While in Essex County, Secretary Moore also had the opportunity to join Vermont State Game Warden Warden Randy Hazard for a ride-along. It was an incredible opportunity to experience first-hand the critical role our wardens play in Vermont.
When Julie hopped in his truck, Warden Hazard was heading out to follow up on two separate reports of a sick moose deep back on Essex County’s forest highways. He suspected the animal was likely suffering from brain worm. It took more than an hour to locate the young bull moose, including stopping several times to look for animal sign. Unfortunately, once they found the moose, its condition clearly indicated that it needed to be euthanized.
“Warden Hazard was an incredible, knowledgeable host, “said Julie. “He graciously answered my steady stream of questions about the numerous facets of his job – everything from his experience in community-based law enforcement that is the hallmark of our wardens, to what types of animals and animal injuries lend themselves to rehabilitation, to what sorts of outdoor recreation he enjoys in his free time.”
This story is just one of many that illustrates the invaluable work our wardens do. If you haven't had a chance to listen to last month's episode of Rumble Strip with host Erica Heilman, here's the link to the show featuring Game Warden Jeff Whipple. Erica makes an important point in the episode: "Game wardens are like Nature’s cops. They’re trained in law enforcement, but they’re also conservationists. Their job is to look after the wilderness areas and forests that make up 75 percent of Vermont.”   
You're Invited: Upcoming Events
Forest Management 101 Webinar
(Online class)
Wednesday, February 13 | 6:30-7:30 pm

Are you a woodland owner? If you would like to learn more about timber harvests, this webinar is for you. Ethan Tapper, Chittenden County Forester for the Department of Forests, Parks & Recreation, will present a webinar to provide an overview of considerations related to active forest management, from planning to implementation and through follow-up. The goal for this presentation is to give landowners and laypeople an introductory understanding of the factors involved in planning and implementing a successful, responsible timber harvest. The webinar is free to attend, but registration is required.

Clean Water Conversations:
2018 Clean Water Investment Report & Online Dashboard
Winooski Conference Room (M240), National Life Complex, Montpelier
February 14 | 11:00-12:00 PM

Love clean water? Learn more about the state’s efforts to restore it this Valentine’s Day through a public presentation and online webinar on the Clean Water Investment Report and Clean Water Projects Dashboard. Join the Department of Environmental Conservation Clean Water Initiative Program’s Assistant Manager, Emily Bird, and Operations Manager, Helen Carr Thursday, February 14, from 11:00 am - 12:00 pm.

To attend in person, please RSVP to anr.cleanwatervt@vermont.gov
Can’t travel to Montpelier? Join us online via Skype .
Tell Me More with Secretary Moore
Dewey Building, 1 National Life Drive, Montpelier VT
Tuesday, February 26 | 4-5pm

Join a discussion about a variety of environmental topics on Tuesday, February 26. The conversation will start with a discussion on electric vehicles in Vermont. The floor will then be opened up to the public to share thoughts, ideas, questions and concerns about Vermont’s natural world – from land and water to plants and wildlife. For those not able to make it in person, a Facebook Live stream will be available on ANR's Facebook page .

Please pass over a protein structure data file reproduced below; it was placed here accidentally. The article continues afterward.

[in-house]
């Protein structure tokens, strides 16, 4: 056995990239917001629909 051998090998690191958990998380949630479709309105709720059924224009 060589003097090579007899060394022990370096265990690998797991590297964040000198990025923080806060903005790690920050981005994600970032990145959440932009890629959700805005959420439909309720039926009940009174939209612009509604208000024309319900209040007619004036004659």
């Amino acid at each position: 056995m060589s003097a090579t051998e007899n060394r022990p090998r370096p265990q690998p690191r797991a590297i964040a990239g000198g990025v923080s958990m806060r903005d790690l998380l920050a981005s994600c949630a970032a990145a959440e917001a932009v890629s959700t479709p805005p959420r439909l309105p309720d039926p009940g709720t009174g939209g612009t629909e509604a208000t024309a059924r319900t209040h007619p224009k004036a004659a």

Tracking Wildlife in Winter
Dead Creek Visitor Center, Addison, VT
Sunday, March 3 |10 am - noon

Vermonters of all ages are invited to learn about winter wildlife tracking. This guided walk is free and open to the public, and registration is required. Ali Thomas, education manager for the Vermont Fish & Wildlife Department, will be leading the walk. Participants are asked to wear appropriate clothing and footwear for walking in the snowy woods.

Backyard Sugaring
Department of Forest, Parks & Recreation Office
471 North Main St., Rutland, VT
Wednesday, March 6 | 6:30-8:00 pm

Do you have a few maple trees that you've thought about tapping? Join Kyle Mason, Rutland/Bennington County Forester for a presentation on how to set up your own backyard sugaring operation. No cost to attend. Pre-registration by  email  requested. Email info@vermontwoodlands.org to register.
Tracking Wildlife in Winter
Turner Hill Wildlife Management Area Grafton, VT
Saturday, March 9 | 9am – 1pm

Wildlife Biologist Chris Bernier has spent his career working with mid-size mammals such as fisher, fox and the elusive lynx and American marten. Much of his field work with these species has involved tracking them in the snow. Come learn Bernier’s tricks for tracking these and other wild mammals and birds. This tour is sponsored by The Nature Museum in Grafton, Vermont. Backup date: Sunday, March 10.

Introduction to Fly Tying
Montpelier, VT
Tuesday evenings |6-8pm on February 19, and March 5, 12, and 19

Learn the basics of fly tying in this fun, hands-on course! Course topics will include terminology, tools and basic fly patterns. This course is part of a partnership between the Mad Dog Chapter of Trout Unlimited and Vermont Fish & Wildlife.

For additional information, send a note to letsgofishing@vermont.gov.
Vermont State Parks is hiring!
We’re looking for fun people that love the outdoors to fill a variety of positions: park managers and assistant managers, attendants, lifeguards, interpreters, maintenance staff and more.

For more information and to apply online, visit our  website